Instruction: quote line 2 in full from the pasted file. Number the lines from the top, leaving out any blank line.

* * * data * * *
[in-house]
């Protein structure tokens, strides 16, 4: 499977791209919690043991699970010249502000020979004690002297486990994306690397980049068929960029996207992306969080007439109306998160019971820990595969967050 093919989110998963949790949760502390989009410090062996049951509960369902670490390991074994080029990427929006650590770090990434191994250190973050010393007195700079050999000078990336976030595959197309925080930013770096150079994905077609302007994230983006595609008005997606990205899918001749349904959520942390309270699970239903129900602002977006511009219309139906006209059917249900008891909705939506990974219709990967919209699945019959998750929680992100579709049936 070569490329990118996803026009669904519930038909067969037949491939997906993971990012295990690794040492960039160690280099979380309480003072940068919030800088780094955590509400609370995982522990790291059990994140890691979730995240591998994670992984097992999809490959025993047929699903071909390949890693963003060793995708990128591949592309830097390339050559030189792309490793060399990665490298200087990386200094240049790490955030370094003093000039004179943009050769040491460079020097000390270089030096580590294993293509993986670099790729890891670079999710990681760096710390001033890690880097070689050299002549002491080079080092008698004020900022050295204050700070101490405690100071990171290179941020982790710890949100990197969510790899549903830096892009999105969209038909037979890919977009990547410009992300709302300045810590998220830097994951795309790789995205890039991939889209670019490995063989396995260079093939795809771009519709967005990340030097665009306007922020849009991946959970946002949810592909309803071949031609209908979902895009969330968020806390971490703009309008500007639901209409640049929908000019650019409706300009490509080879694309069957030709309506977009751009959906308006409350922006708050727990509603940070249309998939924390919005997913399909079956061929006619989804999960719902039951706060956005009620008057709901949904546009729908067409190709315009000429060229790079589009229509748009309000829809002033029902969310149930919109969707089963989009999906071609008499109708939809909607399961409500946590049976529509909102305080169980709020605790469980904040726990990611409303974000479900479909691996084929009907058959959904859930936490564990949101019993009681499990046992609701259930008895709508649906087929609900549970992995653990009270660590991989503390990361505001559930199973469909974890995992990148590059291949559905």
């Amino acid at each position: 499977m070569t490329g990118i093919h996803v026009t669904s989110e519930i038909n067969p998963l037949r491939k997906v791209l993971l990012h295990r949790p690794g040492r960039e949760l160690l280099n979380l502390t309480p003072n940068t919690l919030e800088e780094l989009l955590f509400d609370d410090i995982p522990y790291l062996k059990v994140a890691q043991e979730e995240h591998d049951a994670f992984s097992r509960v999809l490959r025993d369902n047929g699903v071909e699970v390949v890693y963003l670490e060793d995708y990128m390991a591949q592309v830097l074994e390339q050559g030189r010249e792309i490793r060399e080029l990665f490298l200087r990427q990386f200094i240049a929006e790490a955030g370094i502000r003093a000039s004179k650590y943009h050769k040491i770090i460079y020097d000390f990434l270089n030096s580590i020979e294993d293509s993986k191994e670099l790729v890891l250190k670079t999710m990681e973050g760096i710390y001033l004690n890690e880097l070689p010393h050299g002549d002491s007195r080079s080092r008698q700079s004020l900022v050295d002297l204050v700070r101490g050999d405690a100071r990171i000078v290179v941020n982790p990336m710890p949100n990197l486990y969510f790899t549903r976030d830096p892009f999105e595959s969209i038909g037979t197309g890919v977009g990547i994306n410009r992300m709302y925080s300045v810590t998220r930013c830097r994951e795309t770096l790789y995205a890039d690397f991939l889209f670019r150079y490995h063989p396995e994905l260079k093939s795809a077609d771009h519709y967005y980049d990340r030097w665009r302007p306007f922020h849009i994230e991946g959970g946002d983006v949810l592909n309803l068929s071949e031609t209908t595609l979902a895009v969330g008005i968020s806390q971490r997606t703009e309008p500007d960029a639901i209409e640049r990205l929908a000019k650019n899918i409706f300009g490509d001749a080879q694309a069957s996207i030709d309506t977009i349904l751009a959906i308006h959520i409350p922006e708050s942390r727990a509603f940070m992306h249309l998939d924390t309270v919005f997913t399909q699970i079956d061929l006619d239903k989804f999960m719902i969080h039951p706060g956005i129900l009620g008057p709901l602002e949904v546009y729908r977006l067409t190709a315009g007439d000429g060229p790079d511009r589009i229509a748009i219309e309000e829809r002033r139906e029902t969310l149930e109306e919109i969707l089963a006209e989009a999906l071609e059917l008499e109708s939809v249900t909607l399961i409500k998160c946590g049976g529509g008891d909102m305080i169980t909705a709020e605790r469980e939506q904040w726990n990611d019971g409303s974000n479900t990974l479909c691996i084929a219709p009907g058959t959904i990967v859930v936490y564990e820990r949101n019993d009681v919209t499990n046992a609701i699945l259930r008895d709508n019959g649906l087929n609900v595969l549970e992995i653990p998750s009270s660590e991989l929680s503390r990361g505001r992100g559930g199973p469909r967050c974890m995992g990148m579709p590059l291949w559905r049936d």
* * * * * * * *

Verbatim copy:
């Protein structure tokens, strides 16, 4: 499977791209919690043991699970010249502000020979004690002297486990994306690397980049068929960029996207992306969080007439109306998160019971820990595969967050 093919989110998963949790949760502390989009410090062996049951509960369902670490390991074994080029990427929006650590770090990434191994250190973050010393007195700079050999000078990336976030595959197309925080930013770096150079994905077609302007994230983006595609008005997606990205899918001749349904959520942390309270699970239903129900602002977006511009219309139906006209059917249900008891909705939506990974219709990967919209699945019959998750929680992100579709049936 070569490329990118996803026009669904519930038909067969037949491939997906993971990012295990690794040492960039160690280099979380309480003072940068919030800088780094955590509400609370995982522990790291059990994140890691979730995240591998994670992984097992999809490959025993047929699903071909390949890693963003060793995708990128591949592309830097390339050559030189792309490793060399990665490298200087990386200094240049790490955030370094003093000039004179943009050769040491460079020097000390270089030096580590294993293509993986670099790729890891670079999710990681760096710390001033890690880097070689050299002549002491080079080092008698004020900022050295204050700070101490405690100071990171290179941020982790710890949100990197969510790899549903830096892009999105969209038909037979890919977009990547410009992300709302300045810590998220830097994951795309790789995205890039991939889209670019490995063989396995260079093939795809771009519709967005990340030097665009306007922020849009991946959970946002949810592909309803071949031609209908979902895009969330968020806390971490703009309008500007639901209409640049929908000019650019409706300009490509080879694309069957030709309506977009751009959906308006409350922006708050727990509603940070249309998939924390919005997913399909079956061929006619989804999960719902039951706060956005009620008057709901949904546009729908067409190709315009000429060229790079589009229509748009309000829809002033029902969310149930919109969707089963989009999906071609008499109708939809909607399961409500946590049976529509909102305080169980709020605790469980904040726990990611409303974000479900479909691996084929009907058959959904859930936490564990949101019993009681499990046992609701259930008895709508649906087929609900549970992995653990009270660590991989503390990361505001559930199973469909974890995992990148590059291949559905």